(My column in Mint Lounge, July 14 2018)
In June 1954, Jawaharlal Nehru received an unusual petition signed by 13,000 housewives in Delhi warning him of a creeping public calamity. There was, the aggrieved ladies argued, a grave threat to the “moral health of the country”, one that had become a “major factor in incitement to crime and general unsettlement of society”. The children of India, they explained, were finding themselves susceptible to all kinds of absurd notions, not least of which was the kind of sexual awakening that still makes many an Indian mother restless. Something had to be done to curb such naked evil, and the prime minister was the only man who could assuage their fears. It was to him, then, that they looked to rein in the medium responsible for this imminent disaster, and he would, they hoped, be the voice of moral correctness in this age of immorality. As for the enemy medium—it was that odious, dangerous thing shrouded in an innocent name: cinema.
Cinema, like most new things in a society suspicious of all new things, had had a long, troubled existence in this land where piety often cloaks hypocrisy. It was in July 1896 that the Lumiere Brothers first brought this “miracle of the century” to Mumbai, introducing to Indian audiences the motion picture. Feature films arrived soon after, with Raja Harishchandra (1913) marking the birth of our film industry. By the time the 13,000 Delhi housewives knocked on Nehru’s door, India was already the second largest global producer of films, making two-thirds the number of movies as the US, twice as many as Japan and five times more than Italy—Britain had been left far behind as early as 1925. By then, India had over 2,000 screens, selling 250 million tickets annually, and while Mahatma Gandhi in his lifetime bothered to watch only one film, Nehru was a little more encouraging about cinema and its place in modern India.
This was not, however, a free pass for film-makers to do as they pleased. Like the bureaucracy, the English language, cricket and tea, independent India also inherited from the British a great fondness for censorship—the only difference being that the latter were more honest about why they imposed it. Before laws were passed in 1918 and 1920, establishing regional censor boards, films fell under the purview of a variety of rules. When electric lights were used for projection, for instance, the state insisted on the right to regulate the business under the Indian Electricity Act of 1910. But once the censor boards were constituted, the process of preserving imperial interests became a little more streamlined. Anything that came out of America, talking such subversion as democracy, was suspect; everything that came from the Soviet Union, talking communism, was banned; and the faintest whiff of nationalist sentiment provoked earthquakes of governmental horror.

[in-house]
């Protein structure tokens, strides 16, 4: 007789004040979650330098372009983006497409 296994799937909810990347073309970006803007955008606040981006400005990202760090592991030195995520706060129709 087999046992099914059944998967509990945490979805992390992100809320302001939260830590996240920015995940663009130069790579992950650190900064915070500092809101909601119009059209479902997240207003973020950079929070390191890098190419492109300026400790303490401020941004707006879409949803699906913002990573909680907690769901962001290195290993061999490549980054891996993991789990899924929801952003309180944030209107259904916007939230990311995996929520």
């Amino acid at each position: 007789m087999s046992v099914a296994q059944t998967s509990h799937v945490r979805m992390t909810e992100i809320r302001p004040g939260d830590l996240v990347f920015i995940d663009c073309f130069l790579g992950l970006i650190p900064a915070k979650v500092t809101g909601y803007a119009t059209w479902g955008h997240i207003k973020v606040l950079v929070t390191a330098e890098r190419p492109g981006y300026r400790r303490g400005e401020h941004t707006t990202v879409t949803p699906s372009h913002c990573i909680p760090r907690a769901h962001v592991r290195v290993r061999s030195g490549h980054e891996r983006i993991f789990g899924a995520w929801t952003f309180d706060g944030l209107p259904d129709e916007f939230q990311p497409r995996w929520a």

Of course, this did not stop Indians from trying. The 1921 film Bhakta Vidurtried to pass itself off as an innocent story about a character from the Mahabharat. It did not take censors long to notice the resemblance to a certain South Africa-returned Indian: He wore the Gandhi cap, had a charkha, and told peasants they needn’t feel awkward about denying taxes to the state. Understandably, Bhakta Vidur was banned. Then there was another British preoccupation in preventing the screening of Western films in India which might, as the chairman of a 1927 committee noted, “lower the prestige of the Westerner in the East”. After all, how could the white man civilize the barbaric Asiatic, if the Asiatic saw on the movie screen that whites were also mere mortals?
With independence in 1947, however, Indians now ruled over Indians—and having acquired power, giving up its instruments was not a particularly appealing proposition. Speeches were delivered on free expression and assorted principles, but the appetite to censor grew. In the five years before 1948, censors in Mumbai had ordered cuts in a total of 705 films; now, in the first half of 1949 alone, they demanded changes in 242 cases. The Bengal authorities were proudly puritanical, rejecting films as “repulsive” or “distasteful”—a more moralistic tone compared to 1931, when the British banned a film calling it, more bluntly, “stupid”. The government of independent India also decided to create a central board of censors, and by 1960 there were more rules to guide Indian cinema away from touchy areas.
“No picture shall be certified for public exhibition,” the information and broadcasting ministry commanded that year, “which will lower the moral standards of those who see it.” Films that lowered “the sacredness of the institution of marriage” were disallowed, and characters with “indecorous or sensuous posture” could also invite a ban. In keeping with the sarkari love for detail, anything affecting “the confidence of a child in its parents” was also liable for censorship. Then there was a whole category of films whose fate was decided on the basis of agitation. The Loves Of Carmen (1948), for instance, was banned because its star, Rita Hayworth, had married the son of the Aga Khan—some self-consciously pious characters thundered that the daughter-in-law of a Muslim grandee could never be allowed to entertain hordes of strange people in the audience.
Squashed between bureaucratic pomposity and public melodrama, meanwhile, cinema itself suffered. As the film historian Theodore Bhaskaran writes, “hemmed in on all sides by sensitive areas of endless variety”, cinema often got stuck in a time warp. And since anything interesting brought down the wrath, either of the state or howling mobs or both, many film-makers fell back on a song-and-dance formula that upset nobody—a tradition still in vogue, depicting not so much reality as much as an “escape” from it, helping also its producers to minimize the snipping of the self-righteous censor.